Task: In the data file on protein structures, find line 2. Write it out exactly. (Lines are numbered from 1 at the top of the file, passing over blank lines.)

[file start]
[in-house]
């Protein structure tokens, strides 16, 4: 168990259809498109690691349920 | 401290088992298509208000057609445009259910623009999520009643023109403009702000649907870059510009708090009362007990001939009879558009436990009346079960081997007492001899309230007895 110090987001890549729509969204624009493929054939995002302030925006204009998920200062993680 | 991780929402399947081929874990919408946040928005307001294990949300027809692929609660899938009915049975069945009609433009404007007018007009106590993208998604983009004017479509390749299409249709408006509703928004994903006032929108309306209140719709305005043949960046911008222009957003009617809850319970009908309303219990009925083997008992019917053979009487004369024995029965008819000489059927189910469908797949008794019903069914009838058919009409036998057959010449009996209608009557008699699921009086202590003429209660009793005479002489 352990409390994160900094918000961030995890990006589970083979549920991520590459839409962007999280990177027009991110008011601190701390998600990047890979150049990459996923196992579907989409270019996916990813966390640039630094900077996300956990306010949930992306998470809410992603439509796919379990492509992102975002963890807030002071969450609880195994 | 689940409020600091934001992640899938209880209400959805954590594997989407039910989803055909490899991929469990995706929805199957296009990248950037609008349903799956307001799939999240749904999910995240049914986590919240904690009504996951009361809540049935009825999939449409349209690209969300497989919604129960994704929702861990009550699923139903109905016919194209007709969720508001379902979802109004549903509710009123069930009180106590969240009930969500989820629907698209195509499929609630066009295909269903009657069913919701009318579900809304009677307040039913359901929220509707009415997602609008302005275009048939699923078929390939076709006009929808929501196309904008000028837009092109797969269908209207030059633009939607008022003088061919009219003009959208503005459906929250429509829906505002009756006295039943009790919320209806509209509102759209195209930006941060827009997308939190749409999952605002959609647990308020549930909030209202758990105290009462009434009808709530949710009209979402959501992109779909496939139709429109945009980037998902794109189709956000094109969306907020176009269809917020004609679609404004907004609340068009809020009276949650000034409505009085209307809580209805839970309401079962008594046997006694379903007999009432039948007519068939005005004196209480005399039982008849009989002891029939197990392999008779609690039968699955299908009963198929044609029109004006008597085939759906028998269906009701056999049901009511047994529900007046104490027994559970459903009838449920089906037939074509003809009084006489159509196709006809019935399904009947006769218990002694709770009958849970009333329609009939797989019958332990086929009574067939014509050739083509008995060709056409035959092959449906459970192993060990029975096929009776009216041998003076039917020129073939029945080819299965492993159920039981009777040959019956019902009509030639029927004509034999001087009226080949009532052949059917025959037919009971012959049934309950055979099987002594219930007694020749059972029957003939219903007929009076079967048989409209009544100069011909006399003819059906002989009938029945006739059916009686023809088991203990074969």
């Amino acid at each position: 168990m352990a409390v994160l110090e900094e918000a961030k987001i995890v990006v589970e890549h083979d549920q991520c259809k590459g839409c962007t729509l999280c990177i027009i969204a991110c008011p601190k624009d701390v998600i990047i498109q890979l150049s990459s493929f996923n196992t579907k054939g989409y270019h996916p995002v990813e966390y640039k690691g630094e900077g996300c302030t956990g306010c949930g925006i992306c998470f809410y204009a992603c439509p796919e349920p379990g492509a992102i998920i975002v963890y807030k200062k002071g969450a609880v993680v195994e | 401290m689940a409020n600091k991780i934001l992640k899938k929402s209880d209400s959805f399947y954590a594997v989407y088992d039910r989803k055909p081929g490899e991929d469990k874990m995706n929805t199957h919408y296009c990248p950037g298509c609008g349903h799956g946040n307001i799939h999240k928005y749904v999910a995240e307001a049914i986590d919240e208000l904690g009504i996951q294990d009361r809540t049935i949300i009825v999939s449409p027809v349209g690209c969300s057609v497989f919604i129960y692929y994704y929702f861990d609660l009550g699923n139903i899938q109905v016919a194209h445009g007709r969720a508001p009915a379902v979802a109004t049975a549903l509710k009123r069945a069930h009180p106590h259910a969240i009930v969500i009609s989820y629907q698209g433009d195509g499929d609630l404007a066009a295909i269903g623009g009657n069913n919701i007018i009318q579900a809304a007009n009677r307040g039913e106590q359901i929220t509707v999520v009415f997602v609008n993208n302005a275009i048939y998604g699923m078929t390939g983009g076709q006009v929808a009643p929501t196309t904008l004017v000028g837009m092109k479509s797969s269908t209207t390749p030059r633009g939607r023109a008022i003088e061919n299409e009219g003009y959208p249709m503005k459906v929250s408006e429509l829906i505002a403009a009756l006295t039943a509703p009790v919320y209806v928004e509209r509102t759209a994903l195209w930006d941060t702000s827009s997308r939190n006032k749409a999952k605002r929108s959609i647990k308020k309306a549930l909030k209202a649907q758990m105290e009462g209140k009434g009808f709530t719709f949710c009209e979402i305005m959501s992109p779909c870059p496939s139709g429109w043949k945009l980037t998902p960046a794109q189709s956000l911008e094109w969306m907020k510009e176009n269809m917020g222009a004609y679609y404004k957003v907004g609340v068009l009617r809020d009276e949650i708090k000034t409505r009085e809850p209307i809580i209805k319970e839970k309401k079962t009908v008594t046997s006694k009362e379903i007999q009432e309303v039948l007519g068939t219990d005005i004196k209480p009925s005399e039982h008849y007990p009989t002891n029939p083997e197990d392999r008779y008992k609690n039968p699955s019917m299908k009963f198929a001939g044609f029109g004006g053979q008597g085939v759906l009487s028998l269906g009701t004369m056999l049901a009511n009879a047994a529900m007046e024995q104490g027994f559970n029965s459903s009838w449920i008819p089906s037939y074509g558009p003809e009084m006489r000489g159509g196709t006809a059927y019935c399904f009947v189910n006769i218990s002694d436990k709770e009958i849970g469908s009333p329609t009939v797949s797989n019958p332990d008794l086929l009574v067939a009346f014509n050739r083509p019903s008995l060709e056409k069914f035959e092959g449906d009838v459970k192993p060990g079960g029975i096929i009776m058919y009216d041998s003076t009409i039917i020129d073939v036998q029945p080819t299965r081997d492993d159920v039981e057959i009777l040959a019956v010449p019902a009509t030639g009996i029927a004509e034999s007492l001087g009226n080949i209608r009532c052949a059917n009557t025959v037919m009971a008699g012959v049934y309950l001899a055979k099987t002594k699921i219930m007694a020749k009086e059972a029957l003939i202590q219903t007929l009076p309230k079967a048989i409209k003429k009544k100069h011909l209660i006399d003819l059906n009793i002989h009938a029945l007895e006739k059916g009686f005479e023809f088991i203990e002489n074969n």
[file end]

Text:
């Protein structure tokens, strides 16, 4: 168990259809498109690691349920 | 401290088992298509208000057609445009259910623009999520009643023109403009702000649907870059510009708090009362007990001939009879558009436990009346079960081997007492001899309230007895 110090987001890549729509969204624009493929054939995002302030925006204009998920200062993680 | 991780929402399947081929874990919408946040928005307001294990949300027809692929609660899938009915049975069945009609433009404007007018007009106590993208998604983009004017479509390749299409249709408006509703928004994903006032929108309306209140719709305005043949960046911008222009957003009617809850319970009908309303219990009925083997008992019917053979009487004369024995029965008819000489059927189910469908797949008794019903069914009838058919009409036998057959010449009996209608009557008699699921009086202590003429209660009793005479002489 352990409390994160900094918000961030995890990006589970083979549920991520590459839409962007999280990177027009991110008011601190701390998600990047890979150049990459996923196992579907989409270019996916990813966390640039630094900077996300956990306010949930992306998470809410992603439509796919379990492509992102975002963890807030002071969450609880195994 | 689940409020600091934001992640899938209880209400959805954590594997989407039910989803055909490899991929469990995706929805199957296009990248950037609008349903799956307001799939999240749904999910995240049914986590919240904690009504996951009361809540049935009825999939449409349209690209969300497989919604129960994704929702861990009550699923139903109905016919194209007709969720508001379902979802109004549903509710009123069930009180106590969240009930969500989820629907698209195509499929609630066009295909269903009657069913919701009318579900809304009677307040039913359901929220509707009415997602609008302005275009048939699923078929390939076709006009929808929501196309904008000028837009092109797969269908209207030059633009939607008022003088061919009219003009959208503005459906929250429509829906505002009756006295039943009790919320209806509209509102759209195209930006941060827009997308939190749409999952605002959609647990308020549930909030209202758990105290009462009434009808709530949710009209979402959501992109779909496939139709429109945009980037998902794109189709956000094109969306907020176009269809917020004609679609404004907004609340068009809020009276949650000034409505009085209307809580209805839970309401079962008594046997006694379903007999009432039948007519068939005005004196209480005399039982008849009989002891029939197990392999008779609690039968699955299908009963198929044609029109004006008597085939759906028998269906009701056999049901009511047994529900007046104490027994559970459903009838449920089906037939074509003809009084006489159509196709006809019935399904009947006769218990002694709770009958849970009333329609009939797989019958332990086929009574067939014509050739083509008995060709056409035959092959449906459970192993060990029975096929009776009216041998003076039917020129073939029945080819299965492993159920039981009777040959019956019902009509030639029927004509034999001087009226080949009532052949059917025959037919009971012959049934309950055979099987002594219930007694020749059972029957003939219903007929009076079967048989409209009544100069011909006399003819059906002989009938029945006739059916009686023809088991203990074969």